Justice Centre continues to defend nurse Amy Hamm’s Charter rights today before disciplinary panel

Vancouver, BC: The Justice Centre for Constitutional Freedom announces that the virtual disciplinary hearing brought by the British Columbia College of Nurses and Midwives (BCCNM) against Vancouver area nurse Amy Hamm is set to continue today for four additional days.

An investigation was launched by the BCCNM in November, 2020, in response to two public complaints about Ms. Hamm’s ‘gender critical’ opinions and comments. This followed her involvement with an “I ♥ JK Rowling” billboard display in Vancouver, endorsing Ms. Rowling’s view that women and girls deserve their own safe bathrooms where biological males may not enter. There have been dozens if not hundreds of positive messages in support of Ms. Hamm submitted to the BCCNM since the hearing was announced.

In Ms. Hamm’s case, the BCCNM Inquiry Committee referred the matter to a Disciplinary Panel. The first part of the hearing was held virtually between September 21-23 with the second phase running from October 24-27. A further segment of the hearing will now take place from January 10-13, 2023.

The charge against Ms. Hamm reads: “Between approximately July 2018 and March 2021, you made discriminatory and derogatory statements regarding transgender people, while identifying yourself as a nurse or nurse educator. These statements were made across various online platforms, including but not limited to, podcasts, videos, published writings and social media.”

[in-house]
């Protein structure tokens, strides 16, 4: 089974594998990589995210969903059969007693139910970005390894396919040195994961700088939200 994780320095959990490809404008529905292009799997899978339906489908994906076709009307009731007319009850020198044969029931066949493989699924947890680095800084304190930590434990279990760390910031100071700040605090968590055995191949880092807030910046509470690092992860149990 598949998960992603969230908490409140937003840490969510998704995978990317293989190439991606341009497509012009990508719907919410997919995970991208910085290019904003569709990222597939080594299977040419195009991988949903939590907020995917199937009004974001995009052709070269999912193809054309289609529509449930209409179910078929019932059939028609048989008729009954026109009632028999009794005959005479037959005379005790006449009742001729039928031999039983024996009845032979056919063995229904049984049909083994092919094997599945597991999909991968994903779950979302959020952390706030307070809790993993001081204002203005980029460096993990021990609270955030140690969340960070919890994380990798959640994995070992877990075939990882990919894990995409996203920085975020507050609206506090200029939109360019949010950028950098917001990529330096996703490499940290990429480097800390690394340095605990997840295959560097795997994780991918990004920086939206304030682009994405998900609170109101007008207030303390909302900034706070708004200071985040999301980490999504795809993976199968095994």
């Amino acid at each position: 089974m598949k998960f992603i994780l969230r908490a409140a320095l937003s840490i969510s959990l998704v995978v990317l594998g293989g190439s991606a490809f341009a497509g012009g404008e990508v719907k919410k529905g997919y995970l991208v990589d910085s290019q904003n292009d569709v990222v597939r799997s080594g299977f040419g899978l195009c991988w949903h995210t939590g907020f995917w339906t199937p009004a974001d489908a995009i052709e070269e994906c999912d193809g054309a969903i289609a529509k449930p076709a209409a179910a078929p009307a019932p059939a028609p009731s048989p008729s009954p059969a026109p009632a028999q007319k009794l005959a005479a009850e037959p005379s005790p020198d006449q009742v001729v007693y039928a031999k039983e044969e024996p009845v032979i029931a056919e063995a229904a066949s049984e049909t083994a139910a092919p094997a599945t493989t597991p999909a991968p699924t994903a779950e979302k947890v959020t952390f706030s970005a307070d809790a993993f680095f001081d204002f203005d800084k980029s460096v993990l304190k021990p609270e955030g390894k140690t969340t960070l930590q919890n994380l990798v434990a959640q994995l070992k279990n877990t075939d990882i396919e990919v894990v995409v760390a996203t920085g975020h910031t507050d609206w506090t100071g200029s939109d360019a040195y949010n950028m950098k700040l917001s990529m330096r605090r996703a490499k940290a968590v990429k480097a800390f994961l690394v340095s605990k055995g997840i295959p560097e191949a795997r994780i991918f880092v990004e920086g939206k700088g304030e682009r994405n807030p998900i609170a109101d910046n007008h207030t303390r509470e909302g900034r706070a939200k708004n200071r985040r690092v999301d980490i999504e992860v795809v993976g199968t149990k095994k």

The Justice Centre is engaged in defending the constitutional rights of professionals across Canada where, in its view, regulatory bodies across Canada are increasingly policing the speech of professionals with threats of disciplinary action.

“This case involves worldviews and rights that have come into conflict, and whether an off-duty nurse is allowed to engage in debate about such a politically charged matter in the public square,” says lawyer Lisa Bildy, co-counsel for Ms. Hamm. “Of course, conflicts are best solved by discussion and debate, not censorship and punishment. The College is tasked with keeping patients safe and regulating the profession in the public interest. But we should be concerned when the regulatory process becomes a tool for use by activists to complain about professionals whose opinions they wish to punish,” Ms. Bildy adds.

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